The Sisters School District offers an extensive Mandarin Chinese language program that helps students prepare for jobs in the global economy. Beginning with elementary school and continuing through middle and high school, students are exposed to the Chinese language and culture. It is the only program of it’s kind in Central Oregon and one of 25 across the state.
“China is a huge market that is beginning to play a major role in world affairs,” said Sisters High School instructor David Perkins who founded the program. “Business leaders are looking for people who speak Chinese and understand how to operate in a Chinese cultural context. Learning the language can give students an advantage in the job market.”
Through a partnership with Portland State University’s Confucius Institute, the Sisters School District currently has five other Chinese language teachers in addition to Perkins. Vivian Zhang and Yvonne Tieh help Perkins with the high school and middle school students and have recently been joined by new teacher Melissa Koschnitzke. Linda Yang teaches four classes at the middle school. Eva Xu and Tina Cao teach twice a week at the elementary school, using song and movement to teach students Chinese words.
The high school and middle school program teaches students a working knowledge of the Mandarin sound system, basic sentence structure and fundamental grammatical concepts with related terminology. Reading, listening, speaking and writing are taught throughout the courses. Students are also introduced to China’s cultural and geographic environment.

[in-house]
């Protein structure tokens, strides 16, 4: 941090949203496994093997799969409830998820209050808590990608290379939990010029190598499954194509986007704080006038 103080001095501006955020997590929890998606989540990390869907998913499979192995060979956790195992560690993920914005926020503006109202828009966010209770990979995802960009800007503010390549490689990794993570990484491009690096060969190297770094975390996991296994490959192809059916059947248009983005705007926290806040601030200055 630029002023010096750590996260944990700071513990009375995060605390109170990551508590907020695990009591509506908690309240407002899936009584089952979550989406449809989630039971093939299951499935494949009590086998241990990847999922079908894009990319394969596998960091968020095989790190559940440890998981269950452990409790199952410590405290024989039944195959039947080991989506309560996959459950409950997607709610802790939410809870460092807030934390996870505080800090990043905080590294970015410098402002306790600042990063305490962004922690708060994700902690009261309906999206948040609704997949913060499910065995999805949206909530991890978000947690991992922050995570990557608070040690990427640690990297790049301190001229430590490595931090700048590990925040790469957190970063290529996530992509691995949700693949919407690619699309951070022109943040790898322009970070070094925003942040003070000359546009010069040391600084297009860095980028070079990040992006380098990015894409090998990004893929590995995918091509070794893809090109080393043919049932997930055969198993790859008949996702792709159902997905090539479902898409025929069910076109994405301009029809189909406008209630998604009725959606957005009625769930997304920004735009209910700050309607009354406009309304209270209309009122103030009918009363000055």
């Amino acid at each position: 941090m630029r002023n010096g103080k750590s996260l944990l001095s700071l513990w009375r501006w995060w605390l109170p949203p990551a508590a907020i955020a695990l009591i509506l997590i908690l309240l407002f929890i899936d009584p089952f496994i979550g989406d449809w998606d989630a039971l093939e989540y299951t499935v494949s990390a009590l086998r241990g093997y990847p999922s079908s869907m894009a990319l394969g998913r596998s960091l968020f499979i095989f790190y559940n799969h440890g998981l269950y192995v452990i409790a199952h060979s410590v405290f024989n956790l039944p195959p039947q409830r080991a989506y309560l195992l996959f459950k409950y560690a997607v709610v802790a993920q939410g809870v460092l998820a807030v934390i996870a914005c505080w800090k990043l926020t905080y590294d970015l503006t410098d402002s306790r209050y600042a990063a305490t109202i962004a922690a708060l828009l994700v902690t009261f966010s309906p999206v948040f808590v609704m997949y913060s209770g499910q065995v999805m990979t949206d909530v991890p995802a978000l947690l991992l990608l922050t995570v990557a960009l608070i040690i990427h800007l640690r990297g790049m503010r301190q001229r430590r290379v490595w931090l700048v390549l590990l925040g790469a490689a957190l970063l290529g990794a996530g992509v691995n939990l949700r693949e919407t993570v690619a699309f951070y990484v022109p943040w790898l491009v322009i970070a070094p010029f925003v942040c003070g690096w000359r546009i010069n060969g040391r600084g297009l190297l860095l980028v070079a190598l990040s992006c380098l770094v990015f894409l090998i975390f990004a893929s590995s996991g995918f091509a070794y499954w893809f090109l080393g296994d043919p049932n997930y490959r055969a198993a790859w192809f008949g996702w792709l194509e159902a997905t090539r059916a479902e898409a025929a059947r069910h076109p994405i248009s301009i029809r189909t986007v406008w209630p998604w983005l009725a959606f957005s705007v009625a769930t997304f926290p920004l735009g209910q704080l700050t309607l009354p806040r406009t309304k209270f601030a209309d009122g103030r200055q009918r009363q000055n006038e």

In addition to learning the language, the middle and high school students are exposed to Chinese culture through activities like brush calligraphy and Chinese dumplings. They also occasionally visit the Confucius Institute for various cultural events. Last year, third year student Alana Lukens placed first in a talent competition at the Institute, singing a popular Chinese love song.
At the high school, advanced placement Chinese courses are also available allowing students to receive college credit. These advanced courses help students further develop interpersonal and interpretive skills as well as work through the five goal areas outlined in the Standards for Foreign Language Learning in the 21st Century.
According to Perkins many students have gone on to study Chinese in college.
“Speaking Chinese can give our students an edge when competing for an important position,” said Perkins. “China has opened up to the West and there are opportunities for employment in all areas.”
For more information, contact David Perkins at 541.549.4045 or firstname.lastname@example.org